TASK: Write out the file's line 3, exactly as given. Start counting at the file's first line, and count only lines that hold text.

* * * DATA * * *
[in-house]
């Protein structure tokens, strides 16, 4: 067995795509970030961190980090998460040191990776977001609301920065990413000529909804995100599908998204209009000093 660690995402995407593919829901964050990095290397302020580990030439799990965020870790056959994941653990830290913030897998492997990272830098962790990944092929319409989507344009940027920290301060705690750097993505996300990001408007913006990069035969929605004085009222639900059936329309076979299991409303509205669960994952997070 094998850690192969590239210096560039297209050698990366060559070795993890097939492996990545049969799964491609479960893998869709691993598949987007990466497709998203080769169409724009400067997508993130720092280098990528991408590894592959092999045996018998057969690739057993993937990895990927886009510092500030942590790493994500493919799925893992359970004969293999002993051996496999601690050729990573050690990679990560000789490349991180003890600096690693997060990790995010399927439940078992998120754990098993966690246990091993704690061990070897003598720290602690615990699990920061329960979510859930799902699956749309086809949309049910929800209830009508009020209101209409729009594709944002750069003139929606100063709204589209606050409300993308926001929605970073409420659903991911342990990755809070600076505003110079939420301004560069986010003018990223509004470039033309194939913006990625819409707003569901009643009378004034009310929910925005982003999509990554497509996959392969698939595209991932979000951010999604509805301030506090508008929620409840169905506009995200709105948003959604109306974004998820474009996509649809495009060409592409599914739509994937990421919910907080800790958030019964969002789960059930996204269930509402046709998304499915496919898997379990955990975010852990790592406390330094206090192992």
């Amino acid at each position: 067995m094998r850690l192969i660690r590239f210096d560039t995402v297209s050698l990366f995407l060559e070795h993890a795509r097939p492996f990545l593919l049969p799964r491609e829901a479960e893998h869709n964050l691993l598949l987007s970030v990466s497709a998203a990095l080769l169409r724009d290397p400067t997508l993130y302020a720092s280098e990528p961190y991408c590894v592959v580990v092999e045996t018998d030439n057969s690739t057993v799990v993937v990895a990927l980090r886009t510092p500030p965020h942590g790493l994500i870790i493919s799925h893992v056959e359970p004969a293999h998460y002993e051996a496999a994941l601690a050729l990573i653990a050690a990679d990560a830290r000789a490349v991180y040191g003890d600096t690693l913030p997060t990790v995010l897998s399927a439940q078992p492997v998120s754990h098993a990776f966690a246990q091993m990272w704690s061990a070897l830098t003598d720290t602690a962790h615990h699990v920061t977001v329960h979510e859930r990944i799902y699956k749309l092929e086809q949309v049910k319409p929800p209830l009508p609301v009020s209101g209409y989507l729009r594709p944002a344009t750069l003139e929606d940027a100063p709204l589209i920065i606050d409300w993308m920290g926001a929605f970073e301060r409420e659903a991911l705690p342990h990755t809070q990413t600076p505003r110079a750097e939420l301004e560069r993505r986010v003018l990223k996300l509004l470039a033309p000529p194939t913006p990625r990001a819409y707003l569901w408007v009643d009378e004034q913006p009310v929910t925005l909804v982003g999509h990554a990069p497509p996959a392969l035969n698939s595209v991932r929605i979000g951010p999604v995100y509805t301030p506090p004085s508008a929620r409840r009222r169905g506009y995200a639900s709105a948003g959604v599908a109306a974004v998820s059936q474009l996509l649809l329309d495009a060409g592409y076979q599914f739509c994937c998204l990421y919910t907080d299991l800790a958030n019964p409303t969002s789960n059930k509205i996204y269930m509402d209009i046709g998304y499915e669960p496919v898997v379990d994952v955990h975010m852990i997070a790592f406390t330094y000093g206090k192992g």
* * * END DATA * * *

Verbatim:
């Amino acid at each position: 067995m094998r850690l192969i660690r590239f210096d560039t995402v297209s050698l990366f995407l060559e070795h993890a795509r097939p492996f990545l593919l049969p799964r491609e829901a479960e893998h869709n964050l691993l598949l987007s970030v990466s497709a998203a990095l080769l169409r724009d290397p400067t997508l993130y302020a720092s280098e990528p961190y991408c590894v592959v580990v092999e045996t018998d030439n057969s690739t057993v799990v993937v990895a990927l980090r886009t510092p500030p965020h942590g790493l994500i870790i493919s799925h893992v056959e359970p004969a293999h998460y002993e051996a496999a994941l601690a050729l990573i653990a050690a990679d990560a830290r000789a490349v991180y040191g003890d600096t690693l913030p997060t990790v995010l897998s399927a439940q078992p492997v998120s754990h098993a990776f966690a246990q091993m990272w704690s061990a070897l830098t003598d720290t602690a962790h615990h699990v920061t977001v329960h979510e859930r990944i799902y699956k749309l092929e086809q949309v049910k319409p929800p209830l009508p609301v009020s209101g209409y989507l729009r594709p944002a344009t750069l003139e929606d940027a100063p709204l589209i920065i606050d409300w993308m920290g926001a929605f970073e301060r409420e659903a991911l705690p342990h990755t809070q990413t600076p505003r110079a750097e939420l301004e560069r993505r986010v003018l990223k996300l509004l470039a033309p000529p194939t913006p990625r990001a819409y707003l569901w408007v009643d009378e004034q913006p009310v929910t925005l909804v982003g999509h990554a990069p497509p996959a392969l035969n698939s595209v991932r929605i979000g951010p999604v995100y509805t301030p506090p004085s508008a929620r409840r009222r169905g506009y995200a639900s709105a948003g959604v599908a109306a974004v998820s059936q474009l996509l649809l329309d495009a060409g592409y076979q599914f739509c994937c998204l990421y919910t907080d299991l800790a958030n019964p409303t969002s789960n059930k509205i996204y269930m509402d209009i046709g998304y499915e669960p496919v898997v379990d994952v955990h975010m852990i997070a790592f406390t330094y000093g206090k192992g």